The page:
Welcome to Normandy, a French province in the north full of greenery, good cheese, and wine that also houses a few towns not to be missed along with Giverny Monet house.
It takes a two-hour train ride from Paris to get to the town that became popular as the place where Joan of Arc was executed in 1431.
But, this is also a very charming place with narrow cobblestone streets dominated by the Cathedrale de Notre-Dame, famously painted by the father of French Impressionists Claude Monet, over and over again.
And yes, that was the reason I went to – Rouen.
The Imposing Cathedral
The 12th-century Rouen Cathedral was imposing. It took me a while to go around and admire the facade decoration. I wasn’t able to take one picture the whole structure would fit into, so I tried to capture details from different angles. The building was breathtaking.
And I wasn’t that surprised that Monet was so blown away by the place. He was impressed by the reflection of light on the Cathedral’s facade surface and how it changed in different seasons or times of the day. Painting it over and over again during the 1890s, trying to catch that moment the light hasn’t changed yet, Monet created the 30 canvas series that became extremely important for the whole Impressionism movement.
So, this is how I planned my trip. I went to the Orsay Museum in Paris first, home to a few of Monet’s paintings of the Rouen Cathedral, and then took the train to the town itself to see the church with my own eyes. You expect to see something imposing and impressive after Monet’s presentation, and let me tell you – you can’t be disappointed when you see the building in person.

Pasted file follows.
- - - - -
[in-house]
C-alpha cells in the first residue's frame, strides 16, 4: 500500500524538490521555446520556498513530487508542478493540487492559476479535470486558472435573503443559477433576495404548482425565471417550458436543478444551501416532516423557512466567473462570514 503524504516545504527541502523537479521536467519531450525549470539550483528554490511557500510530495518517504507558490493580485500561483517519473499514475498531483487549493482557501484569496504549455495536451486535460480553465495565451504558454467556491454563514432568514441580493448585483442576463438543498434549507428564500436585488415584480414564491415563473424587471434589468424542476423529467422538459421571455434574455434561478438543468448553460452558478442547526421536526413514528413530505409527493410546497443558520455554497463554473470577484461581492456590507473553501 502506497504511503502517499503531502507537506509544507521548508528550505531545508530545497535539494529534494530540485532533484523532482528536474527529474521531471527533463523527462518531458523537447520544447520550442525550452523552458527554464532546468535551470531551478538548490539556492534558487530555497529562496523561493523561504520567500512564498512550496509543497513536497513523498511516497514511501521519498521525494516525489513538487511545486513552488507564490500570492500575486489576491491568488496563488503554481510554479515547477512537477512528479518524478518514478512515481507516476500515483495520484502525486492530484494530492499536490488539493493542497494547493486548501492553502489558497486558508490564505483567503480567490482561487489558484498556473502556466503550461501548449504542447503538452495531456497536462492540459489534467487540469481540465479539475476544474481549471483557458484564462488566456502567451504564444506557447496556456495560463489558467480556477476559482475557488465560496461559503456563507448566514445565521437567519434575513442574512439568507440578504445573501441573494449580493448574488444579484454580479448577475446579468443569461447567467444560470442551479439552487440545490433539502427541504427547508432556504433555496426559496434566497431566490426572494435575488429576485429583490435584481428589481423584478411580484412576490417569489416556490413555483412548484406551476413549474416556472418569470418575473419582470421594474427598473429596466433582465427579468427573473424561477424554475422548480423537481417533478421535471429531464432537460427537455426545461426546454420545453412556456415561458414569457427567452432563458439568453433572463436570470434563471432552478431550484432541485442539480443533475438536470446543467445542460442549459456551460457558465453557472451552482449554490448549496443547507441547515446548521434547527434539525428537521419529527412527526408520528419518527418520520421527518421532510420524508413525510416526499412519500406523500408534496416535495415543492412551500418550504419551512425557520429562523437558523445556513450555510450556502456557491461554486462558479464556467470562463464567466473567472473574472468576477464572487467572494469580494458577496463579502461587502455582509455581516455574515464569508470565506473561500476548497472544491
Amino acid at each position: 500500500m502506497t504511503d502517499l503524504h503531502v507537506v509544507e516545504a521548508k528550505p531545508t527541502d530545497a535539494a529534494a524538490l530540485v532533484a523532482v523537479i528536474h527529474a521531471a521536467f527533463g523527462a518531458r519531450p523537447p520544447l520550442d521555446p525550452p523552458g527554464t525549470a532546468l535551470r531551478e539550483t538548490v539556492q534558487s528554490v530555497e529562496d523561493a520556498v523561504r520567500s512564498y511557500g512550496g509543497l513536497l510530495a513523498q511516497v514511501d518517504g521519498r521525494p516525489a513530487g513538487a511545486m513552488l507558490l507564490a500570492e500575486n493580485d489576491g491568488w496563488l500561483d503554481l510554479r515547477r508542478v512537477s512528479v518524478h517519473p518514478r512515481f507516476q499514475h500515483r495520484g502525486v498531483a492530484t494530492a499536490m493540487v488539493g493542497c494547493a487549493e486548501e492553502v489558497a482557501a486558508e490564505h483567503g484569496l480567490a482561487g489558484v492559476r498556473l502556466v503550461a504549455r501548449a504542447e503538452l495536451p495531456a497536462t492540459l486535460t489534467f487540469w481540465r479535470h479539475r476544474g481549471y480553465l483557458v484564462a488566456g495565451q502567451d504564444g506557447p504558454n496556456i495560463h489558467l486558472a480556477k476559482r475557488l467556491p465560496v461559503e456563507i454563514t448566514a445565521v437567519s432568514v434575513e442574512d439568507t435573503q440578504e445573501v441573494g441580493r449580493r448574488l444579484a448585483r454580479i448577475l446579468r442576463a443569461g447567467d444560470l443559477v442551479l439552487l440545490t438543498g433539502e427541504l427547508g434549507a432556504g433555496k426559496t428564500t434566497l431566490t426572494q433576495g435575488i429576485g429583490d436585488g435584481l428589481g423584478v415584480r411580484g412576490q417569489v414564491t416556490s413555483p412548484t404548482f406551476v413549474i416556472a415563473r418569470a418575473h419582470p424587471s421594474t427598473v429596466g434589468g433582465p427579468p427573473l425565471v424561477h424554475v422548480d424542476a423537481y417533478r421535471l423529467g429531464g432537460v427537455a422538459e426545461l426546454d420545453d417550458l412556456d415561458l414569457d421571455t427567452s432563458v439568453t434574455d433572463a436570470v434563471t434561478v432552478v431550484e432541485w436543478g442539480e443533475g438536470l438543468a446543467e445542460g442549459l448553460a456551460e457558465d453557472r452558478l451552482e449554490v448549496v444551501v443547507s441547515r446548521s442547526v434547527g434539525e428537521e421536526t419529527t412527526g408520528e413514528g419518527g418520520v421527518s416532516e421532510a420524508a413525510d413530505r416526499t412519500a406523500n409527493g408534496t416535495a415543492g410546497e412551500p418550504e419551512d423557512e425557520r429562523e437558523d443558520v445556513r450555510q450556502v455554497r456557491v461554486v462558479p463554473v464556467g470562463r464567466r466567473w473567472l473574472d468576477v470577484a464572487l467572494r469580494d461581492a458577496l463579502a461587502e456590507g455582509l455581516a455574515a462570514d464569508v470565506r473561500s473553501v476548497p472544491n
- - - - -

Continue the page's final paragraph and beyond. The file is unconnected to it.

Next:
I was rushing around, staring, trying to remember as many details as I could. There were a lot of tourists there even though it was terribly hot (as I mentioned in the previous post about things to see in Paris, it was 2003 when Europe was hit by the heatwave), but it was still charming, given the atmosphere of the town itself with local shops and cafes, terraces decorated in wrought iron and flowers, street lanterns. There is a nice pedestrian part that stretches from the square with the cross where Joan of Arc was executed, all the way to the Cathedral. Just take a walk, and enjoy the scenery.
Giverny Monet house
Halfway from Paris to Rouen, there lies the small town of Vernon. Right next to the railway station, there is a bus stop, and 15 minutes and a few Euros later, you will reach the famous Giverny town. This is how to get to Giverny Monet house.
A nice settlement with small houses seemed to be all green, given that parks and nature areas were so beautifully looked after. Why Giverny, you wonder? Oh well, this is the place where Claude Monet himself owned a house and where the famous “Water Lilies” paintings came to life.
This is a charming little French town on the bank of a river. But what a treasure it holds!